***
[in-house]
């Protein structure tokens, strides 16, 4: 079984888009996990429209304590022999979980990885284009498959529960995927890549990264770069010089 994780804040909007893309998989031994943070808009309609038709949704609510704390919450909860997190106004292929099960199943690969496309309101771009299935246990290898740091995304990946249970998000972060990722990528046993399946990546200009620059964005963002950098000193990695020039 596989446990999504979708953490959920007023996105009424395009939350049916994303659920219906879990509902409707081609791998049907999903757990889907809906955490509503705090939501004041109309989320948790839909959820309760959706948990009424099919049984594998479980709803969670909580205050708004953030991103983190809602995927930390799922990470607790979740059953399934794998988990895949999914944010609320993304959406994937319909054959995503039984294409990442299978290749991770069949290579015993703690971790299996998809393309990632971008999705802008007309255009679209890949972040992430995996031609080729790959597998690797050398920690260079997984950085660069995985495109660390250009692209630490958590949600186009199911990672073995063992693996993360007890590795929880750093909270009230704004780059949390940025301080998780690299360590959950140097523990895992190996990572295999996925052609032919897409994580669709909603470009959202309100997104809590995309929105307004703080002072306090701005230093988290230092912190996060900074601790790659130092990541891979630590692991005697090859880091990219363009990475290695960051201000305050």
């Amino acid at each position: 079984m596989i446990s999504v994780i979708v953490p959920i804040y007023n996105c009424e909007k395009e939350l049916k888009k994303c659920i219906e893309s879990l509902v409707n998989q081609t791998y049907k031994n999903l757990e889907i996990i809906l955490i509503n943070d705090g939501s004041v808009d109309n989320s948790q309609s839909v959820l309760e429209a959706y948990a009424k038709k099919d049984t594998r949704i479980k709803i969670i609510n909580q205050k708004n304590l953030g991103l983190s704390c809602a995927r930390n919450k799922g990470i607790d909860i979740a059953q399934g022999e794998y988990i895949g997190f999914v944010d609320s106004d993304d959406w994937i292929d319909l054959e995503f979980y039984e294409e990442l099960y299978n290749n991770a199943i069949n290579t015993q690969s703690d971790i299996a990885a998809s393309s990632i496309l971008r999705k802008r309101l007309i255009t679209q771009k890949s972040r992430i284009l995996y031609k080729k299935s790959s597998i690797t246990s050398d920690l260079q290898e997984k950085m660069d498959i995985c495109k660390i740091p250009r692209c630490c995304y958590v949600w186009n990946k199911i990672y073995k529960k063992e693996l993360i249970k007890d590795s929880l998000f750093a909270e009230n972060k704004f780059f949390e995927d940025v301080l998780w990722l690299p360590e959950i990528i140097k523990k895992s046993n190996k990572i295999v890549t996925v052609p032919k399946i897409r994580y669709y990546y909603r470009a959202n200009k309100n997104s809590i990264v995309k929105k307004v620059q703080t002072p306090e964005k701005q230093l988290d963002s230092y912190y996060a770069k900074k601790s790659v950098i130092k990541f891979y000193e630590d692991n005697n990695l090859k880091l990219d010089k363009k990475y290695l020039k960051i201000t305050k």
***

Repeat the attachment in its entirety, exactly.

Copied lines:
[in-house]
């Protein structure tokens, strides 16, 4: 079984888009996990429209304590022999979980990885284009498959529960995927890549990264770069010089 994780804040909007893309998989031994943070808009309609038709949704609510704390919450909860997190106004292929099960199943690969496309309101771009299935246990290898740091995304990946249970998000972060990722990528046993399946990546200009620059964005963002950098000193990695020039 596989446990999504979708953490959920007023996105009424395009939350049916994303659920219906879990509902409707081609791998049907999903757990889907809906955490509503705090939501004041109309989320948790839909959820309760959706948990009424099919049984594998479980709803969670909580205050708004953030991103983190809602995927930390799922990470607790979740059953399934794998988990895949999914944010609320993304959406994937319909054959995503039984294409990442299978290749991770069949290579015993703690971790299996998809393309990632971008999705802008007309255009679209890949972040992430995996031609080729790959597998690797050398920690260079997984950085660069995985495109660390250009692209630490958590949600186009199911990672073995063992693996993360007890590795929880750093909270009230704004780059949390940025301080998780690299360590959950140097523990895992190996990572295999996925052609032919897409994580669709909603470009959202309100997104809590995309929105307004703080002072306090701005230093988290230092912190996060900074601790790659130092990541891979630590692991005697090859880091990219363009990475290695960051201000305050």
């Amino acid at each position: 079984m596989i446990s999504v994780i979708v953490p959920i804040y007023n996105c009424e909007k395009e939350l049916k888009k994303c659920i219906e893309s879990l509902v409707n998989q081609t791998y049907k031994n999903l757990e889907i996990i809906l955490i509503n943070d705090g939501s004041v808009d109309n989320s948790q309609s839909v959820l309760e429209a959706y948990a009424k038709k099919d049984t594998r949704i479980k709803i969670i609510n909580q205050k708004n304590l953030g991103l983190s704390c809602a995927r930390n919450k799922g990470i607790d909860i979740a059953q399934g022999e794998y988990i895949g997190f999914v944010d609320s106004d993304d959406w994937i292929d319909l054959e995503f979980y039984e294409e990442l099960y299978n290749n991770a199943i069949n290579t015993q690969s703690d971790i299996a990885a998809s393309s990632i496309l971008r999705k802008r309101l007309i255009t679209q771009k890949s972040r992430i284009l995996y031609k080729k299935s790959s597998i690797t246990s050398d920690l260079q290898e997984k950085m660069d498959i995985c495109k660390i740091p250009r692209c630490c995304y958590v949600w186009n990946k199911i990672y073995k529960k063992e693996l993360i249970k007890d590795s929880l998000f750093a909270e009230n972060k704004f780059f949390e995927d940025v301080l998780w990722l690299p360590e959950i990528i140097k523990k895992s046993n190996k990572i295999v890549t996925v052609p032919k399946i897409r994580y669709y990546y909603r470009a959202n200009k309100n997104s809590i990264v995309k929105k307004v620059q703080t002072p306090e964005k701005q230093l988290d963002s230092y912190y996060a770069k900074k601790s790659v950098i130092k990541f891979y000193e630590d692991n005697n990695l090859k880091l990219d010089k363009k990475y290695l020039k960051i201000t305050k």